Lawbreakers’ Low-Gravity Mayhem Makes Shooters Exciting Again

Managing Editor
Updated

LOS ANGELES — I played a ton of great shooters at this year’s E3, but even at a show filled with the latest Gears of War, Battlefield and Titanfall games, none of them struck me quite like Boss Key Productions’ Lawbreakers. Designed by Gears of War and Unreal Tournament creator Cliff Bleszinski, Lawbreakers is the first shooter I’ve played in a while that feels genuinely different, giving players unconventional combat moves and showing extremely little regard for the concept of gravity.

The multiplayer-centric Lawbreakers can best be described as a “hero shooter” along the lines of Overwatch and Battleborn, in that it packs a roster of distinct character types with unique abilities. The Enforcer is your basic Call of Duty-type soldier, while the Vanguard zips around the map in a jetpack, raining down fire with a heavy machine gun. The Assassin can dash, swing and sneak up on enemies with her blades, and the Titan is a big bruiser that does damage with a rocket launcher.

But while Lawbreakers’ character classes borrow from traditional shooters, the experience of actually playing it is anything but conventional. The game is set after a cataclysmic event in which the Moon has been destroyed, which means that not all sections of each arena obey the laws of gravity.

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I was sold on Lawbreakers’ gravity-irreverent gameplay the second I started playing a match of Turf War, which is a high-speed twist on the standard capture-the-point modes found in most shooters. My group and I duked it out at some sort of futuristic Santa Monica mall, where tight corridors gave way to a massive open area in the center that allowed players to float around freely. This area served as the key choke point throughout my matches — leading to delightfully chaotic encounters in which both teams soared through the skies while doing their best to shoot one another in the head. 

Lawbreakers

Lawbreakers’ low-gravity zones are interesting on their own, but they become something truly special when utilized in tandem with each character’s special abilities. As the Assassin, I gleefully used my grappling hook (I really like grappling hooks) and air-dashes to zip through the arena before getting the jump on my enemy with my blades. As the Titan, I used my massive fists to knock the enemy back. All characters with an automatic weapon can blindfire behind them, which is a brilliant mechanic that I found useful when trying to run away from an enemy-infested zone.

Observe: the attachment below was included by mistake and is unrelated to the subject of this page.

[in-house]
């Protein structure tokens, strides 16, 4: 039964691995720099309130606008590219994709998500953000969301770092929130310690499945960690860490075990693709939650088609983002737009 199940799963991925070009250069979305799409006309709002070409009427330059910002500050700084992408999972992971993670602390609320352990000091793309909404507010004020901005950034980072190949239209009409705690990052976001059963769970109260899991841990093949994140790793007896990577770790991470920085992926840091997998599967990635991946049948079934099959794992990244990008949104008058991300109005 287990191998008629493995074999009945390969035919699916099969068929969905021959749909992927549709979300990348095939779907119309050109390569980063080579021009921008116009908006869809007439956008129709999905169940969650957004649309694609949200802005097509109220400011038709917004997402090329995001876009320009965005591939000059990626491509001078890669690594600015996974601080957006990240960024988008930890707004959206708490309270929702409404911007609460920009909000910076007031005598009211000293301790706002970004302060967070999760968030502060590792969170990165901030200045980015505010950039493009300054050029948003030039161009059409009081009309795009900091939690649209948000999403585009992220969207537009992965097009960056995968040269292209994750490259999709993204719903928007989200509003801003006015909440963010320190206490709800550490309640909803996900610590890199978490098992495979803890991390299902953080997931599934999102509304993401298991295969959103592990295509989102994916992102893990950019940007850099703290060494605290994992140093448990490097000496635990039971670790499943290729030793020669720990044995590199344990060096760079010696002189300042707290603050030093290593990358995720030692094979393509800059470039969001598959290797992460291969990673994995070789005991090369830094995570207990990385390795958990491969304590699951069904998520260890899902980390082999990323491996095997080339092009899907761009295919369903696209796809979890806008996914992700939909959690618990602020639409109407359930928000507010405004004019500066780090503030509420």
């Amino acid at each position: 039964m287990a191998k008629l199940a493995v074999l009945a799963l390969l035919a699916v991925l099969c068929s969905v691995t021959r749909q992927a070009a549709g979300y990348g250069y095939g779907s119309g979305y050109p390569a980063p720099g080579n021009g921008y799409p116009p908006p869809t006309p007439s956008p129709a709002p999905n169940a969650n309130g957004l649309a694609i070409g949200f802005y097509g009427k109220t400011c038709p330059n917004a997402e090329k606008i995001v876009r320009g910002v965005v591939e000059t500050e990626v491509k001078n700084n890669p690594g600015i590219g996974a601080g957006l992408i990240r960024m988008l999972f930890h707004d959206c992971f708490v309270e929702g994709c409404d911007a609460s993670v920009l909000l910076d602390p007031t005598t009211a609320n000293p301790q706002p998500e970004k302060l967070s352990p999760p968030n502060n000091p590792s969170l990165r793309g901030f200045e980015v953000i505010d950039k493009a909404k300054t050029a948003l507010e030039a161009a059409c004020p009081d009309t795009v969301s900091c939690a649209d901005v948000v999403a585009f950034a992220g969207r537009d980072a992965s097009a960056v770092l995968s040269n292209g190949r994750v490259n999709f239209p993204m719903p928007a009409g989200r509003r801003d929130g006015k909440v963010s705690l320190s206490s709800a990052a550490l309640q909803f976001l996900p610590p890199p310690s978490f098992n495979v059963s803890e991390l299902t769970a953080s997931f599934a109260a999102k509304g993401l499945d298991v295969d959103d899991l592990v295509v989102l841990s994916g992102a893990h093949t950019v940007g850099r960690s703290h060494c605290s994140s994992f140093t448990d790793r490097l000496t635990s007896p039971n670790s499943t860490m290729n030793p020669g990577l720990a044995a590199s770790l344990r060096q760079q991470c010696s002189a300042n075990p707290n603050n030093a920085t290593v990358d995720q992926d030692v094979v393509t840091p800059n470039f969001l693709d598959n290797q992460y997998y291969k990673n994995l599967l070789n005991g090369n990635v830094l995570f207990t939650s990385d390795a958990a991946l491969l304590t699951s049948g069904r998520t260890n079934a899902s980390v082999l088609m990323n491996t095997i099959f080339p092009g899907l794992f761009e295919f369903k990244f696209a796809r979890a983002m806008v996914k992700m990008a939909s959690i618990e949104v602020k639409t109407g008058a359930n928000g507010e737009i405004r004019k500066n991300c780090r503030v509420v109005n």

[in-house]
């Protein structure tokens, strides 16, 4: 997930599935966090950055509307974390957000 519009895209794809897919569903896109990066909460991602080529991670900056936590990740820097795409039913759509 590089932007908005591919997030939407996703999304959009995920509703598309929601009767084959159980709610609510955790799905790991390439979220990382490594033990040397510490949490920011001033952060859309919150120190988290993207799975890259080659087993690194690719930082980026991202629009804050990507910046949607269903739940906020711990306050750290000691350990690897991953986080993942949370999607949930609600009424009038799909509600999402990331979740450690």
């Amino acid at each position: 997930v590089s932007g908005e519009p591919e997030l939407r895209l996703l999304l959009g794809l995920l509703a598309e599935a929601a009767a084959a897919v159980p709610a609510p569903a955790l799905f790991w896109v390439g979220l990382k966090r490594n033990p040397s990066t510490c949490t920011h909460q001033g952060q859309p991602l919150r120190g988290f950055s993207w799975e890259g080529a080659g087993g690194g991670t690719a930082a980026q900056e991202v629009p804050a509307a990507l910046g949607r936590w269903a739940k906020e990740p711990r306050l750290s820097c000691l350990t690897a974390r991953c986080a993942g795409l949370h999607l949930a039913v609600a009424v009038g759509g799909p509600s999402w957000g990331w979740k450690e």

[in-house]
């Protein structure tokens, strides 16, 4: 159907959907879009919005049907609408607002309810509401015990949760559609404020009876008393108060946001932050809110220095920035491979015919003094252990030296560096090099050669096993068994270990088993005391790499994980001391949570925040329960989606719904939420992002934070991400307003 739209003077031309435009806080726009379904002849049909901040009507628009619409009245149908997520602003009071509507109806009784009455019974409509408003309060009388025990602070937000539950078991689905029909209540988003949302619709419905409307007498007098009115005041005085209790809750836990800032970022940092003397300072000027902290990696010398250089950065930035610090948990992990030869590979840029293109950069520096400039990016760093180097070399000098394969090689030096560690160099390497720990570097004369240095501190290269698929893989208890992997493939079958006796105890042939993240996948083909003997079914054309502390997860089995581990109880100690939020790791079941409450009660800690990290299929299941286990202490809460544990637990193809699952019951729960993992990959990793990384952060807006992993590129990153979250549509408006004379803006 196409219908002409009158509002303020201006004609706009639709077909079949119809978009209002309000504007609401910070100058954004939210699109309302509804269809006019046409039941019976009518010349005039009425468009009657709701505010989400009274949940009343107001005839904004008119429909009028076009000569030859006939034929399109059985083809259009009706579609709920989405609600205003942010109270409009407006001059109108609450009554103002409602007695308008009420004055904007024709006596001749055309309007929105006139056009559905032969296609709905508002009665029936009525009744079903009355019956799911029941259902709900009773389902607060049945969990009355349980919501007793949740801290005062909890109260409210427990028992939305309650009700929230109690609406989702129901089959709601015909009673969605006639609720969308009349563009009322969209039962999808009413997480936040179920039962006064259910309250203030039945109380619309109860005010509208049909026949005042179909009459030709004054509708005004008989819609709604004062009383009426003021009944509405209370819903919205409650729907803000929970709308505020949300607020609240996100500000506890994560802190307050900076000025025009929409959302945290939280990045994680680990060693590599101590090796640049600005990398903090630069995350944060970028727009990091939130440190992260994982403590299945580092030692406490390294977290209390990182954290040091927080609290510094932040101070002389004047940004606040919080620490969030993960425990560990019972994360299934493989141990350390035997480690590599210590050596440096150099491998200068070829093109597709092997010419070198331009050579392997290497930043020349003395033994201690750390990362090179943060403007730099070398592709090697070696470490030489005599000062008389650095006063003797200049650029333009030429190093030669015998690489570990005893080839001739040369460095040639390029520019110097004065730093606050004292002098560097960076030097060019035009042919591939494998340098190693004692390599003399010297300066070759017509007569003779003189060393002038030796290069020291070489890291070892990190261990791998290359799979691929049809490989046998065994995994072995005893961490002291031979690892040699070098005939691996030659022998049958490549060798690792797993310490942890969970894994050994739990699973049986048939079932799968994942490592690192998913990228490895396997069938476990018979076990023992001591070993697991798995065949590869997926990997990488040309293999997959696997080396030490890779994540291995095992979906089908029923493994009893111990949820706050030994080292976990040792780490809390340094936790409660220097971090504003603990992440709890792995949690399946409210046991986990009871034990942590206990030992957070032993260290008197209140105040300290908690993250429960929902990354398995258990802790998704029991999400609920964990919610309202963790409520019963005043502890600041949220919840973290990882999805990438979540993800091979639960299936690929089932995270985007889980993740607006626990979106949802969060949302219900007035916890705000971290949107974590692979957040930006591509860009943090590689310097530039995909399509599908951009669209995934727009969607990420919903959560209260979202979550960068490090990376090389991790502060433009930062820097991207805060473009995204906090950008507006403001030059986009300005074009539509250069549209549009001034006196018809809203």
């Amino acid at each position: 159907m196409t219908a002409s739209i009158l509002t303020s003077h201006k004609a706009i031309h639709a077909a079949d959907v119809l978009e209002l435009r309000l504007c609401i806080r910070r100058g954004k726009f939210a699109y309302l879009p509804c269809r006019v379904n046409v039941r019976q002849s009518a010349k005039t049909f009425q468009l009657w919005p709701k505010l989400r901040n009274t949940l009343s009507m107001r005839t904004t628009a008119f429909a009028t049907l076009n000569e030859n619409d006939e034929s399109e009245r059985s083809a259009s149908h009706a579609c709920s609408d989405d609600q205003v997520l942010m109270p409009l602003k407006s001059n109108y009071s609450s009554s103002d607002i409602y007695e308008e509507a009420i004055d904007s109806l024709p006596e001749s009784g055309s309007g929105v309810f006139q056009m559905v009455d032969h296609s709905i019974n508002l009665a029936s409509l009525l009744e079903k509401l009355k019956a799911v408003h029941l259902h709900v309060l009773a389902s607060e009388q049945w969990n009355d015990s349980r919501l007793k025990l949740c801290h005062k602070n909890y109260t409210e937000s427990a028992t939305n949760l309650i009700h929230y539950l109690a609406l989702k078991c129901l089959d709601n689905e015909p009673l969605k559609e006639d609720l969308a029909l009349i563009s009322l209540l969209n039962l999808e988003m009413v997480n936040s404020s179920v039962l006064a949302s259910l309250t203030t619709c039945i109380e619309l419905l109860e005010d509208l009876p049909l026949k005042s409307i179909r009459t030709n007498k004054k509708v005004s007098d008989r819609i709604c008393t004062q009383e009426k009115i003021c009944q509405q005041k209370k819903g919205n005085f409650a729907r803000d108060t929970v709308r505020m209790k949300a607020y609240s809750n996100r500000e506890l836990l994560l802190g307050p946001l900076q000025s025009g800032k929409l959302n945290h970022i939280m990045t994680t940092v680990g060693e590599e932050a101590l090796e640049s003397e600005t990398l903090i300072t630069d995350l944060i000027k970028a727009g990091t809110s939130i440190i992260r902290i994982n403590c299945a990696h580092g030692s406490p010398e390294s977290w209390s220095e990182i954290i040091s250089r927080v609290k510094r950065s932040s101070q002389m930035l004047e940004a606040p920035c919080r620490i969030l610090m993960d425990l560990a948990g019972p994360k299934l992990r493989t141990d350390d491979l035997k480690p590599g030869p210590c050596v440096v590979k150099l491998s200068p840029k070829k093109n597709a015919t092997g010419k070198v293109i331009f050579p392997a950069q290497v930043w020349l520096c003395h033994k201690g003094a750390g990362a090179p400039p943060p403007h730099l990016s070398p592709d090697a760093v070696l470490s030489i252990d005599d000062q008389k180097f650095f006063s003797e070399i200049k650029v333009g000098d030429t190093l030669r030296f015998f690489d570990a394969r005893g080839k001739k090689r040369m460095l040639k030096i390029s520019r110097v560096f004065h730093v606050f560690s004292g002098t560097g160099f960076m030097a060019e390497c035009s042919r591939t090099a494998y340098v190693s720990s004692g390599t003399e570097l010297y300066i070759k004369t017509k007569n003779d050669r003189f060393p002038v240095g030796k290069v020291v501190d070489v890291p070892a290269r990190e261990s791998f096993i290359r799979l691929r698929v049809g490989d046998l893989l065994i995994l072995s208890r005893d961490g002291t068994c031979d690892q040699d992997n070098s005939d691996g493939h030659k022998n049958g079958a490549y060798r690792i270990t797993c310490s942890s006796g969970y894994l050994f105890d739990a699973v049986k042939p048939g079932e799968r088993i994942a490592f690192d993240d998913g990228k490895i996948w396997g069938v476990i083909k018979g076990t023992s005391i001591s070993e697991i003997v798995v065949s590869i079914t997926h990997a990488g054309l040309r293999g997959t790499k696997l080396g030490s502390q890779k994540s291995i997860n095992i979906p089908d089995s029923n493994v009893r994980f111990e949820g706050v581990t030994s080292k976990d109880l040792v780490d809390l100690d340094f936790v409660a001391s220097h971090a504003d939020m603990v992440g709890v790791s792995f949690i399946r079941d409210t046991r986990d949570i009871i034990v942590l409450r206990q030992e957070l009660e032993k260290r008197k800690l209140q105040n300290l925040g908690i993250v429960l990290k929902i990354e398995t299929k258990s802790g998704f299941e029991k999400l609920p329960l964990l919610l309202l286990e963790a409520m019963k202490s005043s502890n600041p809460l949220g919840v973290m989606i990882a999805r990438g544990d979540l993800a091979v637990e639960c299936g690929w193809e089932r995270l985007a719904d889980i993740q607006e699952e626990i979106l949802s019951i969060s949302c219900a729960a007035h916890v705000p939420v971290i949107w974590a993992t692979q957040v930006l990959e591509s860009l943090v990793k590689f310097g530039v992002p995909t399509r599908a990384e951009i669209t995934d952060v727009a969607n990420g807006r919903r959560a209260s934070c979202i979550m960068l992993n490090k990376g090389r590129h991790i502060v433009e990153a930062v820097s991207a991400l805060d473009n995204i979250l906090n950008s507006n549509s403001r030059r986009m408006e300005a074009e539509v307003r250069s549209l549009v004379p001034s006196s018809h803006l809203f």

As with Overwatch, each character has a special “ultimate” ability that can dramatically sway the battle in your favor. The Enforcer, for example, can shoot damaging rockets that lock on to his opponents, while the airborne Vanguard can launch a devastating ground pound that further messes with the gravitational pull of anyone that gets hit. Combined with the game’s floaty arenas, this mix of special moves made Lawbreakers feel like a deadly playground where I could do things I simply couldn’t get away with in other shooters.

Believe it or not, there’s actually a narrative reason why all these characters are trying to kill each other. You play as either the Law — those looking to uphold order in a world where gravity’s been turned upside down — or the Breakers, who want to take advantage of the Earth’s chaotic state for their own game.

While Lawbreakers takes place in the wake of a world-shattering event, developer Boss Key Productions put a great deal of effort into making each map not feel like a typical bombed-out dystopia. This is a world that’s been rebuilt from the ashes, meaning you’ll see thriving city areas set on top of a destroyed of Earth rather than a set of dull, brown wastelands. The game has a darkly humorous tone that’s decidedly more mature than the current crop of cartoony hero shooters — characters were quick to drop f-bombs, and plenty of blood floated through the air in the game’s low-gravity battlefields.

Lawbreakers is made by a team that’s worked on some of the most influential shooters in the genre, and it shows. With its irreverent characters and even more irreverent sense of gravity, the game takes what’s cool about hero-based team shooters and manages to do something truly unique. Lawbreakers is currently slated to launch sometime this year on Steam — if you want to play it sooner, there’s an Alpha test running from June 18 to June 19 that you can sign up for here.